5:24 pm
chinese businesses, too. it makes business harder to do in america, far more expensive. the big question is, when it is going to come to an end? the trade war has been going on for nearly two years. i'm afraid to say, it is not going to be anytime soon. both sides have shown an unwillingness to back down. the chinese state news agency has called president trump today a global bully. president trump said despite a lot of businesses complaining, he says he is not going to back down and the collateral damage in all of is the consumer in china and america. kt prescott there. the president of poland has warned that that the world has not fully learned the lessons from the the nazi occupation of europe during the second world war. speaking during a day of commemorations to mark the 80th anniversary of the start of the conflict, andrzej duda said imperialism had returned to europe. earlier, a ceremony took place
5:25 pm
in the town of wielun, which was the first to suffer aerial bombardment during the conflict. the german chancellor angela merkel and the us vice president mike pence were among those who observed a military parade in the polish capital, warsaw. while the hearts of every american are with our fellow citizens in the path of a massive storm, today, we remember how the gathering storm of the 20th century broke into warfare and invasion, followed by unspeakable hardship and heroism of the polish people. that was mike pence. our correspondent in warsaw, adam easton, gave us this update on today's speeches. the vice president mike pence from the united states was very complimentary of the polish
5:26 pm
resistance, polish refusal to give in, to surrender, to the notjust one but two brutal occupations at the start of the second world war — the nazis and the soviet union. he also referenced contemporary poland, howjohn paul ii came here and inspired the solidarity opposition movement to get together, to feel his support, to overcome and overthrow the communist regime. it was actually the polish president during his speech who was most striking. he talked about the absolute terror the nazi occupation launched here in poland. he said that poland and the world has not fully learnt the lessons from that absolute terror. he said that imperialism is on the rise again in europe today. that was adam easton.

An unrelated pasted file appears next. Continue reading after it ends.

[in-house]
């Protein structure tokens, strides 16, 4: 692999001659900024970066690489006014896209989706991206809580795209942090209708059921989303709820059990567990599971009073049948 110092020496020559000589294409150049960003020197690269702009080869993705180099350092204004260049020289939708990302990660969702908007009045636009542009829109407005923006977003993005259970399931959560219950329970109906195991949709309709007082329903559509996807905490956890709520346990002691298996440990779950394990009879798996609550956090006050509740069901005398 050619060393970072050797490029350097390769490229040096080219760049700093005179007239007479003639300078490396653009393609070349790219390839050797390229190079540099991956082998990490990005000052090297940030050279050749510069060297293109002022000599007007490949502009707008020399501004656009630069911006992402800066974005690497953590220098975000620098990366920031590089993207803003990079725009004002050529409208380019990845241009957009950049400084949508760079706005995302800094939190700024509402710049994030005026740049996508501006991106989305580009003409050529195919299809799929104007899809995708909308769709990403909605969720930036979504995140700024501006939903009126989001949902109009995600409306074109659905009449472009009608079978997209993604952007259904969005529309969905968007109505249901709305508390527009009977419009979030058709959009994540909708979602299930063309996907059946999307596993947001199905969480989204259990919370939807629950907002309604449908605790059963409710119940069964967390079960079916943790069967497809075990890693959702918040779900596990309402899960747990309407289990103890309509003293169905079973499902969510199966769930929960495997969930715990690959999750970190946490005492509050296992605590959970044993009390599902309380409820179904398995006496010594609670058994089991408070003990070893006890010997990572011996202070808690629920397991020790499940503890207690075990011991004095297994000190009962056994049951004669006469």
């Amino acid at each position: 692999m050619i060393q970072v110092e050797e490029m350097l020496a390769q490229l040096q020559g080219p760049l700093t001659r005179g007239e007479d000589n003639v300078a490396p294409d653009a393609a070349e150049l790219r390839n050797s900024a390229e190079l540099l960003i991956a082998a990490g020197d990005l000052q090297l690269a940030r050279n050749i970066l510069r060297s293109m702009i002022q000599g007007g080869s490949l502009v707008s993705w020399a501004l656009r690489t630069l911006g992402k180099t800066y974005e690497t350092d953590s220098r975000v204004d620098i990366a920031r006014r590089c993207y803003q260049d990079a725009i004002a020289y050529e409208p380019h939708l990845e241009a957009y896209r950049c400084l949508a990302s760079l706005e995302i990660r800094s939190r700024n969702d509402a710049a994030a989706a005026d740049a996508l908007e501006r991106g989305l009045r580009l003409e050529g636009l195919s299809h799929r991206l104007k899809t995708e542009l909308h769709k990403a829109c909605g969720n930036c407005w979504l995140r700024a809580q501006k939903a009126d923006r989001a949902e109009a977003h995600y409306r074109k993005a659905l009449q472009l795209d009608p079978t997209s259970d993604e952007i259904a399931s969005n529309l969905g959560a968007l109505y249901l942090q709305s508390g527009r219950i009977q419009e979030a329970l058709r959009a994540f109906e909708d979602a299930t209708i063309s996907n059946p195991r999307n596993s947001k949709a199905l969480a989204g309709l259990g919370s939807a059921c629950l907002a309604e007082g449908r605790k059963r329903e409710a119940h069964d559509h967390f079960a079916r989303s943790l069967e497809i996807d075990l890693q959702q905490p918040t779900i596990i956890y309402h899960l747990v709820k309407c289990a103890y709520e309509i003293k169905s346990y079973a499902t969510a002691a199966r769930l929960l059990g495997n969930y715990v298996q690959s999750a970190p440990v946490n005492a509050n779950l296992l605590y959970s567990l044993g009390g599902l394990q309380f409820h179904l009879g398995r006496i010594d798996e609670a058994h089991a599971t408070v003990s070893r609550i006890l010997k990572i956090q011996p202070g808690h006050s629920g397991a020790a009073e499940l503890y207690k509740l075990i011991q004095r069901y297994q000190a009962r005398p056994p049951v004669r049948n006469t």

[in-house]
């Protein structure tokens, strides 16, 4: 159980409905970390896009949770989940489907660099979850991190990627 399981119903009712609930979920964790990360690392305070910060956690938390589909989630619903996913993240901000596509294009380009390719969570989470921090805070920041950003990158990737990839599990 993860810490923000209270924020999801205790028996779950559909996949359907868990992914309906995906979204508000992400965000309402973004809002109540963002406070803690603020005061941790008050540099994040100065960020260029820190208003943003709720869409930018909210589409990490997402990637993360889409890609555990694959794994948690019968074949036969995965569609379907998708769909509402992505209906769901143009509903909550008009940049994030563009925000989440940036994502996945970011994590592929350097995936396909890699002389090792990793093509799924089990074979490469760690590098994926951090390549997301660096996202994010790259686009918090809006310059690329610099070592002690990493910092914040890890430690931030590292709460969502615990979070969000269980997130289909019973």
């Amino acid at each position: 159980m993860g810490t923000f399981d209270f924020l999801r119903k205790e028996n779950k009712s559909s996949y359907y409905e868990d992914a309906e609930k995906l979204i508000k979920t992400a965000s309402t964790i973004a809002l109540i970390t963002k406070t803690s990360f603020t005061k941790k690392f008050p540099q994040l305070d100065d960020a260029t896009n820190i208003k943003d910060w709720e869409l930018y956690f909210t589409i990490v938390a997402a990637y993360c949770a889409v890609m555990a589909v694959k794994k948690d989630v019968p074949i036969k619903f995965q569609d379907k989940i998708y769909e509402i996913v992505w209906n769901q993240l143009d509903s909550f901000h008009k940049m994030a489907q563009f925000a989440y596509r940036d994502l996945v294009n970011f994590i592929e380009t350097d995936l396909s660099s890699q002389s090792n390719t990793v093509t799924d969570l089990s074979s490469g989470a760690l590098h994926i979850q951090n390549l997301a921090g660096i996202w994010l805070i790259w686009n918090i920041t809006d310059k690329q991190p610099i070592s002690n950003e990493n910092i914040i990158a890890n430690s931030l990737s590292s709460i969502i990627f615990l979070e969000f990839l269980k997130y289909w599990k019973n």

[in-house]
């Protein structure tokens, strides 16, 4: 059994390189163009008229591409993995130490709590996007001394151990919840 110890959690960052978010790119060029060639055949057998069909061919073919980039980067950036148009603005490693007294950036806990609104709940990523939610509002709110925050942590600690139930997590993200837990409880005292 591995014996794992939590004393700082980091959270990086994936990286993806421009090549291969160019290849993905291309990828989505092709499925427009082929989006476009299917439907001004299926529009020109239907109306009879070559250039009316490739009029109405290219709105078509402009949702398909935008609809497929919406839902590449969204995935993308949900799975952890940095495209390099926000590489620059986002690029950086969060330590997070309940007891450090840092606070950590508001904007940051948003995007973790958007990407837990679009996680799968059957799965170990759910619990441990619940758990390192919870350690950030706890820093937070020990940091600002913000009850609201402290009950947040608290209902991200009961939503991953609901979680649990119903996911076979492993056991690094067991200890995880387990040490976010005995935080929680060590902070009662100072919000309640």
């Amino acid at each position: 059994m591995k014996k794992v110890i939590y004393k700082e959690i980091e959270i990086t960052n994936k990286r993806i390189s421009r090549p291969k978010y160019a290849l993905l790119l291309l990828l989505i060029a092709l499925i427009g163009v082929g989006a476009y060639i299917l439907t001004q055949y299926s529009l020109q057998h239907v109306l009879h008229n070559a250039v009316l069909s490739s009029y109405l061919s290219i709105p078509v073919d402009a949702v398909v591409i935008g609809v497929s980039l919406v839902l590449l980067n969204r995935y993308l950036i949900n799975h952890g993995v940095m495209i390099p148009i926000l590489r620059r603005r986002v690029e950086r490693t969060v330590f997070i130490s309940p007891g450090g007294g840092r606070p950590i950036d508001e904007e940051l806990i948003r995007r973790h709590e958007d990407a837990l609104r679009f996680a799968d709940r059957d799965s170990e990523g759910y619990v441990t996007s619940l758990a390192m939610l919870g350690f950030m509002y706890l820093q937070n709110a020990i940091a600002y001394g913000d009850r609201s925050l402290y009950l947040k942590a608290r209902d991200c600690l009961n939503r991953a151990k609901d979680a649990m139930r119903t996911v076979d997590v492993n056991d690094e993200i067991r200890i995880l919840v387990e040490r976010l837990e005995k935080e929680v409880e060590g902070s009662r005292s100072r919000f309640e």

5:27 pm
as war beckoned eight decades ago, britain began evacuating 1.5 million people — most of them children — from cities to the countryside. operation pied piper was the biggest and most concentrated mass movement of people in britain's history. hannah gray has been speaking to some of those wartime evacuees. the sun in the sands, where i first had my alcoholic drink at the age of ten. the age of ten? a glass of cider. roger is 91. he's brought his granddaughter to the village he was evacuated to 80 years ago. ten years old, nearly 11, and of course i was evacuated to the beautiful village of lamberhurst. can you remember the date that you got evacuated? yes, friday the 1st of september 1939. this building here is the former butcher's shop where i stayed for the first five months.
5:28 pm
roger was one of 1.5 million people evacuated at the outbreak of world war ii. archive narrator: so it's goodbye to the cities and danger areas. labelled and loaded and not forgetting their gas masks, the children head for the special train, and they're not worrying, they're off on a holiday. how were you feeling? were you afraid? no, it was great. we loved it because the battle of britain was being fought over us, the skies full of vapour trails, planes coming down in flames, parachutists coming down, we thought it was quite exciting. and this was the kitchen. stone floor. reg and mary remember it vividly too. they were only nine. we stayed in london through the blitz and then we went to, i think, north devon then, and my mum took seven children because the youngest was a baby in arms, so we were all separated.
5:29 pm
we took condensed milk, i had a big bar of cadbury's chocolate but i'm afraid that got eaten before we got to paddington station! so we got to the village and then you're in front of all these people standing there. you get picked out like prize cattle. really did. the good—looking ones, in the end, me and this other boy from paddington who i've never seen since, we was the last two. and i rememberthe children being very nasty to us, calling us bomb—dodgers and "go back to where you live" and all that. later on, every evacuee wants to run away. i had a mate, a fellow i knew up at the recreation club, he run away three times. the police took him back. and a word of advice for younger generations. not to take everything for granted because you never know if war breaks out and the next one would be...
5:30 pm